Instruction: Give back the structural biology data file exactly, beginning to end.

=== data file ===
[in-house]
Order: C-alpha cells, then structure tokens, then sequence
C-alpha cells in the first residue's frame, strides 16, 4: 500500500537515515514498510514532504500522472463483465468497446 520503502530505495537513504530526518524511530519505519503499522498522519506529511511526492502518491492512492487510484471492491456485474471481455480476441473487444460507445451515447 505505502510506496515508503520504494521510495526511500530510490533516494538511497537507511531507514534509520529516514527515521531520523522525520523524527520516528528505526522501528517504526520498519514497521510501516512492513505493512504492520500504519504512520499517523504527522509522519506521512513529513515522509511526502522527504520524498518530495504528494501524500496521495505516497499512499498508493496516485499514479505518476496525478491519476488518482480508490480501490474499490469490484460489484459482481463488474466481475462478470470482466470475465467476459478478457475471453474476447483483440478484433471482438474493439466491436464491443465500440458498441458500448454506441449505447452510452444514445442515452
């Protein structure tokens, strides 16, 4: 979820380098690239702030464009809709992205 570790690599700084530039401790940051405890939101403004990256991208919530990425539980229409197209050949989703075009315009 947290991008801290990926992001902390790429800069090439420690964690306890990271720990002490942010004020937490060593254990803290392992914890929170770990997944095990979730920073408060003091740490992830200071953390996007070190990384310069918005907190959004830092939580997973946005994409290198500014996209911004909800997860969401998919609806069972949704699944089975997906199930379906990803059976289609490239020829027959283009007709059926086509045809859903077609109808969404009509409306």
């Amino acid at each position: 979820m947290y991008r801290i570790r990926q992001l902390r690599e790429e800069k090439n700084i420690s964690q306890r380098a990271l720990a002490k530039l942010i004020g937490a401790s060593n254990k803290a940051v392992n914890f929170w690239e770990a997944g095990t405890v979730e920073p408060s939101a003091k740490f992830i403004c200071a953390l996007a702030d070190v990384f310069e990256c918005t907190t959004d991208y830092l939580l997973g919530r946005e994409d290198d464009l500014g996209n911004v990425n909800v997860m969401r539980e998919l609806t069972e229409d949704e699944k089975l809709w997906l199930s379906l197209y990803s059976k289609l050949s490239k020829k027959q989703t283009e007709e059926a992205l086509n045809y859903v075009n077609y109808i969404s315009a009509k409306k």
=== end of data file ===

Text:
[in-house]
Order: C-alpha cells, then structure tokens, then sequence
C-alpha cells in the first residue's frame, strides 16, 4: 500500500537515515514498510514532504500522472463483465468497446 520503502530505495537513504530526518524511530519505519503499522498522519506529511511526492502518491492512492487510484471492491456485474471481455480476441473487444460507445451515447 505505502510506496515508503520504494521510495526511500530510490533516494538511497537507511531507514534509520529516514527515521531520523522525520523524527520516528528505526522501528517504526520498519514497521510501516512492513505493512504492520500504519504512520499517523504527522509522519506521512513529513515522509511526502522527504520524498518530495504528494501524500496521495505516497499512499498508493496516485499514479505518476496525478491519476488518482480508490480501490474499490469490484460489484459482481463488474466481475462478470470482466470475465467476459478478457475471453474476447483483440478484433471482438474493439466491436464491443465500440458498441458500448454506441449505447452510452444514445442515452
């Protein structure tokens, strides 16, 4: 979820380098690239702030464009809709992205 570790690599700084530039401790940051405890939101403004990256991208919530990425539980229409197209050949989703075009315009 947290991008801290990926992001902390790429800069090439420690964690306890990271720990002490942010004020937490060593254990803290392992914890929170770990997944095990979730920073408060003091740490992830200071953390996007070190990384310069918005907190959004830092939580997973946005994409290198500014996209911004909800997860969401998919609806069972949704699944089975997906199930379906990803059976289609490239020829027959283009007709059926086509045809859903077609109808969404009509409306």
């Amino acid at each position: 979820m947290y991008r801290i570790r990926q992001l902390r690599e790429e800069k090439n700084i420690s964690q306890r380098a990271l720990a002490k530039l942010i004020g937490a401790s060593n254990k803290a940051v392992n914890f929170w690239e770990a997944g095990t405890v979730e920073p408060s939101a003091k740490f992830i403004c200071a953390l996007a702030d070190v990384f310069e990256c918005t907190t959004d991208y830092l939580l997973g919530r946005e994409d290198d464009l500014g996209n911004v990425n909800v997860m969401r539980e998919l609806t069972e229409d949704e699944k089975l809709w997906l199930s379906l197209y990803s059976k289609l050949s490239k020829k027959q989703t283009e007709e059926a992205l086509n045809y859903v075009n077609y109808i969404s315009a009509k409306k």